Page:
I had no dog in the fight over Brenda Gilmore's attempt to have the Council rename County Hospital Road to "Bordeaux Boulevard." Opposition to her measure seemed to be growing since May based on a perception that some businesses on the road opposed it even as Ms. Gilmore was arguing that the community supported it. That perception was probably the reason why Ms. Gilmore's ordinance went down to defeat 17-13 last night.
This was one of the first attempts to rename a road since the controversial renaming of Downtown's Gateway Boulevard to "Korean Veterans Boulevard." So, I zeroed my attention on how the 3 most vocal proponents of renaming Gateway--Rip Ryman, J.B. Loring, and Eric Crafton--voted last night. I did not detect the slightest bit of empathy from any of the three. All voted against Ms. Gilmore, and Mr. Ryman's on-camera facial expressions during Ms. Gilmore's remarks looked like he was less than cordial to her request.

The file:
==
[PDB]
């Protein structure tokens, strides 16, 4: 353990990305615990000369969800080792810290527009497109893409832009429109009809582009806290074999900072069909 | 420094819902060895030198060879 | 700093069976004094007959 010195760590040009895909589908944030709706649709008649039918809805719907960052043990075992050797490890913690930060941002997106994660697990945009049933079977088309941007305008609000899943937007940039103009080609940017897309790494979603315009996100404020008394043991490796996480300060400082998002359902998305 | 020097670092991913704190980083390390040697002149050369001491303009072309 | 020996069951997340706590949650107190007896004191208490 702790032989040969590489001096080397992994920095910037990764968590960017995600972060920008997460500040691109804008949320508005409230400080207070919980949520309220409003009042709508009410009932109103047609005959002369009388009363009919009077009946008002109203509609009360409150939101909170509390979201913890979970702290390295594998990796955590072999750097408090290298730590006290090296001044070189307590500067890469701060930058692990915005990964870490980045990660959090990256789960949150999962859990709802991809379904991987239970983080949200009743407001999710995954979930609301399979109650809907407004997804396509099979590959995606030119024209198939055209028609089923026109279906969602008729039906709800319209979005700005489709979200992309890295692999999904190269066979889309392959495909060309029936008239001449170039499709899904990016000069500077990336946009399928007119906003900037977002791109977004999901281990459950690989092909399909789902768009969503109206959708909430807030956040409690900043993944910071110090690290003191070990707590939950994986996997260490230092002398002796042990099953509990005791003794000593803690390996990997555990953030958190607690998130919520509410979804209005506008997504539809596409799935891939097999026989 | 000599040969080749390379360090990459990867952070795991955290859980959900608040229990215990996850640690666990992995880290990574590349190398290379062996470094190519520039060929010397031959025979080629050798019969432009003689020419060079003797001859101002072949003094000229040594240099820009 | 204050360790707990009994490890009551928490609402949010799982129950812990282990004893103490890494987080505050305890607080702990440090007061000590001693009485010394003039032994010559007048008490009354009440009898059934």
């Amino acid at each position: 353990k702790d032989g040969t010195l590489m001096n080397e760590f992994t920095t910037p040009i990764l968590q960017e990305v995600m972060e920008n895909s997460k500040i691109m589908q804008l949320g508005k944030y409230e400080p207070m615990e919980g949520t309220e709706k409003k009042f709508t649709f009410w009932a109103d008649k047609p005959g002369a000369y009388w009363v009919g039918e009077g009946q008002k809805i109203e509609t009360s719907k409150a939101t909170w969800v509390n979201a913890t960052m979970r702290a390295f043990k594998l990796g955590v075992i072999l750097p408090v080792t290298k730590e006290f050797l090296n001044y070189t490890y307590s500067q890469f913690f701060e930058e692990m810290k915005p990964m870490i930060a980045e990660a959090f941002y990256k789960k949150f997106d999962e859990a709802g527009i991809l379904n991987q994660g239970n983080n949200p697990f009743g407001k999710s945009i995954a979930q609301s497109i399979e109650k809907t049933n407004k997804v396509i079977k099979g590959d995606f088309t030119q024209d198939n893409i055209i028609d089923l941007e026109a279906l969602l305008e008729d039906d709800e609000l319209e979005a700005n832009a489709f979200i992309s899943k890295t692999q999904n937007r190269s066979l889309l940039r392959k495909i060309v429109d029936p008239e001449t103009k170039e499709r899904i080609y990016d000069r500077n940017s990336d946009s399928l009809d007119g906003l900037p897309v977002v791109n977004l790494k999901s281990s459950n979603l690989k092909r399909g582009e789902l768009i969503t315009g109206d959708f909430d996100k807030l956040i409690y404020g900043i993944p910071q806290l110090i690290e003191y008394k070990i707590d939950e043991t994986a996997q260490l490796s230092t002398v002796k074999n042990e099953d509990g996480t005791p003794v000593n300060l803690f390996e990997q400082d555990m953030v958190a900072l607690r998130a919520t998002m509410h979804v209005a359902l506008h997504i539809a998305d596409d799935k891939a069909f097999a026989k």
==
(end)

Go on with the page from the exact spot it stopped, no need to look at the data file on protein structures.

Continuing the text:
Their opposition may border on hypocrisy, since there was neighborhood opposition to renaming Gateway expressed both to Council and to the Planning Commission. During the Gateway debate all three members either ignored or, in Mr. Ryman's case, minimized neighborhood opposition to renaming a boulevard that was not even in their own districts. Last night Mr. Crafton exercised his own two faces when he called attention to the Planning Commission's disapproval of Ms. Gilmore's request, even as he ignored the Planning Commission's disapproval of renaming Gateway Boulevard in March and April for reasons salient to the proposal itself.
For all of their sanctimonious hand-wringing and chest-pounding about the urgency of renaming a road outside of their districts for their own pet cause, one would think that Mr. Ryman, Mr. Loring, and Mr. Crafton would have shown a little more understanding toward Ms. Gilmore who was at least advocating for a road name in her own district.